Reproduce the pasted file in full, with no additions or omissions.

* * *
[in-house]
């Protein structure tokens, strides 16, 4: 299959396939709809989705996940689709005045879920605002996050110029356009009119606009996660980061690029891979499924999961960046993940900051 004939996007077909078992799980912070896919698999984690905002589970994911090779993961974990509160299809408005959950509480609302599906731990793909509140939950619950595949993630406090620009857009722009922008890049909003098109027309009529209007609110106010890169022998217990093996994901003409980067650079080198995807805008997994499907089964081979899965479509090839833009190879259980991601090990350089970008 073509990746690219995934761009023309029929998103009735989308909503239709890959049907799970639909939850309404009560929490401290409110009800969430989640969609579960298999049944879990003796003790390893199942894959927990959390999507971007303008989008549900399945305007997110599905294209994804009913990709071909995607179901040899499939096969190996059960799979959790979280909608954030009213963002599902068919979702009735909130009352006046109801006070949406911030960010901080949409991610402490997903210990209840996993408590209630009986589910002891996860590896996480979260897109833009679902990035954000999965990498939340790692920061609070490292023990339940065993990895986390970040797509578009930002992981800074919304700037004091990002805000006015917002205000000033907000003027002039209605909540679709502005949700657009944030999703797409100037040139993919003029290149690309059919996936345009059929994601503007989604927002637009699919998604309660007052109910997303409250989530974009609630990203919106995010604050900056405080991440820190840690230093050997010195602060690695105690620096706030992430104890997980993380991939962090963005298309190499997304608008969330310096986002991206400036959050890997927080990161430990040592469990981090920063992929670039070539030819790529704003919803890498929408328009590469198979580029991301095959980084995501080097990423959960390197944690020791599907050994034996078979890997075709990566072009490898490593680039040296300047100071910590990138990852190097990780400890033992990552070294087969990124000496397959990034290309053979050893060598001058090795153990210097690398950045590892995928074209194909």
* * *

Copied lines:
[in-house]
């Protein structure tokens, strides 16, 4: 299959396939709809989705996940689709005045879920605002996050110029356009009119606009996660980061690029891979499924999961960046993940900051 004939996007077909078992799980912070896919698999984690905002589970994911090779993961974990509160299809408005959950509480609302599906731990793909509140939950619950595949993630406090620009857009722009922008890049909003098109027309009529209007609110106010890169022998217990093996994901003409980067650079080198995807805008997994499907089964081979899965479509090839833009190879259980991601090990350089970008 073509990746690219995934761009023309029929998103009735989308909503239709890959049907799970639909939850309404009560929490401290409110009800969430989640969609579960298999049944879990003796003790390893199942894959927990959390999507971007303008989008549900399945305007997110599905294209994804009913990709071909995607179901040899499939096969190996059960799979959790979280909608954030009213963002599902068919979702009735909130009352006046109801006070949406911030960010901080949409991610402490997903210990209840996993408590209630009986589910002891996860590896996480979260897109833009679902990035954000999965990498939340790692920061609070490292023990339940065993990895986390970040797509578009930002992981800074919304700037004091990002805000006015917002205000000033907000003027002039209605909540679709502005949700657009944030999703797409100037040139993919003029290149690309059919996936345009059929994601503007989604927002637009699919998604309660007052109910997303409250989530974009609630990203919106995010604050900056405080991440820190840690230093050997010195602060690695105690620096706030992430104890997980993380991939962090963005298309190499997304608008969330310096986002991206400036959050890997927080990161430990040592469990981090920063992929670039070539030819790529704003919803890498929408328009590469198979580029991301095959980084995501080097990423959960390197944690020791599907050994034996078979890997075709990566072009490898490593680039040296300047100071910590990138990852190097990780400890033992990552070294087969990124000496397959990034290309053979050893060598001058090795153990210097690398950045590892995928074209194909």